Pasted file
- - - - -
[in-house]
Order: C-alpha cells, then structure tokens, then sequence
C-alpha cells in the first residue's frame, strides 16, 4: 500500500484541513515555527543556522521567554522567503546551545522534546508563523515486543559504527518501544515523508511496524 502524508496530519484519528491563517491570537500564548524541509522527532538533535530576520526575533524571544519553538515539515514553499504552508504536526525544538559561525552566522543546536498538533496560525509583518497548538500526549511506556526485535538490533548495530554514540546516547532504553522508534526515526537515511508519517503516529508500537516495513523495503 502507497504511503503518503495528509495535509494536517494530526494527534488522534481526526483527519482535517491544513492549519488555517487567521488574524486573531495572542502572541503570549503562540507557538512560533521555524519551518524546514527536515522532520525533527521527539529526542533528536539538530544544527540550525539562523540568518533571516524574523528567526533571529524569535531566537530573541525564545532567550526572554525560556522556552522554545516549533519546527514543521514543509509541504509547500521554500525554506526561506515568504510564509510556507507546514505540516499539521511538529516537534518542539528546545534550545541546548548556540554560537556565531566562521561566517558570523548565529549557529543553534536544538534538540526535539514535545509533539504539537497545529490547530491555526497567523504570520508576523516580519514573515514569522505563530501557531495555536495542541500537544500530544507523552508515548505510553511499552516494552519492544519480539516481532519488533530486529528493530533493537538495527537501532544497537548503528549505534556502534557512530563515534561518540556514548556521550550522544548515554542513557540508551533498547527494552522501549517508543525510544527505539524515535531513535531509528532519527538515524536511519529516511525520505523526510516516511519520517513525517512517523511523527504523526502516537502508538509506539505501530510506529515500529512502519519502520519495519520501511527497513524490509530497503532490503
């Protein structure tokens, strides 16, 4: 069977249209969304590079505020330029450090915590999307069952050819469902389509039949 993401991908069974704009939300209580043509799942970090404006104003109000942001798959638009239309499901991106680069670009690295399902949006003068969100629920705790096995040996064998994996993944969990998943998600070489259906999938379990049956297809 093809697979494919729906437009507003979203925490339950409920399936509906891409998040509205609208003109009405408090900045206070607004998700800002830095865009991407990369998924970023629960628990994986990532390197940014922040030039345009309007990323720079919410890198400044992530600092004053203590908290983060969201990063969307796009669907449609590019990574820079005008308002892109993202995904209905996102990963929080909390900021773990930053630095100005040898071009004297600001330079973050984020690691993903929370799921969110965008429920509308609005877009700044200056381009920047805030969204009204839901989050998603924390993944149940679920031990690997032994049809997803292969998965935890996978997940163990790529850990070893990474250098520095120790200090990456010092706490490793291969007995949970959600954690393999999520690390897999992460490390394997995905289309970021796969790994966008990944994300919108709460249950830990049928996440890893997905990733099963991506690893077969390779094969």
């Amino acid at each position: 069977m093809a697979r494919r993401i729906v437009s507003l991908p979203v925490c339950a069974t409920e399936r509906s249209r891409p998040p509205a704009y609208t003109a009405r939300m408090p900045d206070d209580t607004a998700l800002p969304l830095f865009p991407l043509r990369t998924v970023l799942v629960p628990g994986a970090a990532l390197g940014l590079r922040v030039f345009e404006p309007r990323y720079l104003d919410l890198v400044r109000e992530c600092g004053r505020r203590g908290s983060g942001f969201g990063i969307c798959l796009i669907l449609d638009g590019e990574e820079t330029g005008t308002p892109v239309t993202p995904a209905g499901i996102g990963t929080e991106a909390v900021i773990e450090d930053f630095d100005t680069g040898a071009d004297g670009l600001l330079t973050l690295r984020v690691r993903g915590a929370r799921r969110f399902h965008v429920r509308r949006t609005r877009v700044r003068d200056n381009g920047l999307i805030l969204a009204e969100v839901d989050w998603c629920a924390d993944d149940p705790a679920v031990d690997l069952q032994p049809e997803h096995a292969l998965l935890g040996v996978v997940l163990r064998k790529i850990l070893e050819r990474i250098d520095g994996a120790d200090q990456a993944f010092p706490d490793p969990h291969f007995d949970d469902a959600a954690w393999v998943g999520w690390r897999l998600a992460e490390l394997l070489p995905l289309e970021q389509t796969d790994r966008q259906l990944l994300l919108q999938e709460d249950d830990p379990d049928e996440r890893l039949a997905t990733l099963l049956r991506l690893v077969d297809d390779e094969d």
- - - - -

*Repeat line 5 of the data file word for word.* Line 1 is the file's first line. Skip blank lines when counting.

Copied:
């Amino acid at each position: 069977m093809a697979r494919r993401i729906v437009s507003l991908p979203v925490c339950a069974t409920e399936r509906s249209r891409p998040p509205a704009y609208t003109a009405r939300m408090p900045d206070d209580t607004a998700l800002p969304l830095f865009p991407l043509r990369t998924v970023l799942v629960p628990g994986a970090a990532l390197g940014l590079r922040v030039f345009e404006p309007r990323y720079l104003d919410l890198v400044r109000e992530c600092g004053r505020r203590g908290s983060g942001f969201g990063i969307c798959l796009i669907l449609d638009g590019e990574e820079t330029g005008t308002p892109v239309t993202p995904a209905g499901i996102g990963t929080e991106a909390v900021i773990e450090d930053f630095d100005t680069g040898a071009d004297g670009l600001l330079t973050l690295r984020v690691r993903g915590a929370r799921r969110f399902h965008v429920r509308r949006t609005r877009v700044r003068d200056n381009g920047l999307i805030l969204a009204e969100v839901d989050w998603c629920a924390d993944d149940p705790a679920v031990d690997l069952q032994p049809e997803h096995a292969l998965l935890g040996v996978v997940l163990r064998k790529i850990l070893e050819r990474i250098d520095g994996a120790d200090q990456a993944f010092p706490d490793p969990h291969f007995d949970d469902a959600a954690w393999v998943g999520w690390r897999l998600a992460e490390l394997l070489p995905l289309e970021q389509t796969d790994r966008q259906l990944l994300l919108q999938e709460d249950d830990p379990d049928e996440r890893l039949a997905t990733l099963l049956r991506l690893v077969d297809d390779e094969d």